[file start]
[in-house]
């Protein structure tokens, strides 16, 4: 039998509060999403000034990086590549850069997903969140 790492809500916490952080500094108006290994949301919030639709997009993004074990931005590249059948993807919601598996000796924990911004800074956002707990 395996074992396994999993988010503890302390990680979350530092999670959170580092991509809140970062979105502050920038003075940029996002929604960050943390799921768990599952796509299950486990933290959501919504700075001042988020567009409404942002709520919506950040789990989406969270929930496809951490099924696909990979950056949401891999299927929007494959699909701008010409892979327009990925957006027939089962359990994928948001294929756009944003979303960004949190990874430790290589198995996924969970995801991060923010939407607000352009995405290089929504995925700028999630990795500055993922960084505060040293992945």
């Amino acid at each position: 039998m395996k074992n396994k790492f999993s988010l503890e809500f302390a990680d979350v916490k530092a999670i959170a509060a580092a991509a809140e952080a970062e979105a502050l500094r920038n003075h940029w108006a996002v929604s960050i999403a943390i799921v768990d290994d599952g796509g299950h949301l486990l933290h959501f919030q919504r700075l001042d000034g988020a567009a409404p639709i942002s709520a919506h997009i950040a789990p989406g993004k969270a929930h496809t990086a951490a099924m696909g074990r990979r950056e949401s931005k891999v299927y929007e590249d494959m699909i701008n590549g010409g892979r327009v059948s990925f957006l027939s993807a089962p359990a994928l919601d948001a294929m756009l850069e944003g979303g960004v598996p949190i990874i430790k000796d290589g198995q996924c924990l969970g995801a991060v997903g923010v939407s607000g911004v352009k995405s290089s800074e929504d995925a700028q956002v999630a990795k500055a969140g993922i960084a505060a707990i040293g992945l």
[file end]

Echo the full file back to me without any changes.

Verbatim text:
[in-house]
């Protein structure tokens, strides 16, 4: 039998509060999403000034990086590549850069997903969140 790492809500916490952080500094108006290994949301919030639709997009993004074990931005590249059948993807919601598996000796924990911004800074956002707990 395996074992396994999993988010503890302390990680979350530092999670959170580092991509809140970062979105502050920038003075940029996002929604960050943390799921768990599952796509299950486990933290959501919504700075001042988020567009409404942002709520919506950040789990989406969270929930496809951490099924696909990979950056949401891999299927929007494959699909701008010409892979327009990925957006027939089962359990994928948001294929756009944003979303960004949190990874430790290589198995996924969970995801991060923010939407607000352009995405290089929504995925700028999630990795500055993922960084505060040293992945």
């Amino acid at each position: 039998m395996k074992n396994k790492f999993s988010l503890e809500f302390a990680d979350v916490k530092a999670i959170a509060a580092a991509a809140e952080a970062e979105a502050l500094r920038n003075h940029w108006a996002v929604s960050i999403a943390i799921v768990d290994d599952g796509g299950h949301l486990l933290h959501f919030q919504r700075l001042d000034g988020a567009a409404p639709i942002s709520a919506h997009i950040a789990p989406g993004k969270a929930h496809t990086a951490a099924m696909g074990r990979r950056e949401s931005k891999v299927y929007e590249d494959m699909i701008n590549g010409g892979r327009v059948s990925f957006l027939s993807a089962p359990a994928l919601d948001a294929m756009l850069e944003g979303g960004v598996p949190i990874i430790k000796d290589g198995q996924c924990l969970g995801a991060v997903g923010v939407s607000g911004v352009k995405s290089s800074e929504d995925a700028q956002v999630a990795k500055a969140g993922i960084a505060a707990i040293g992945l």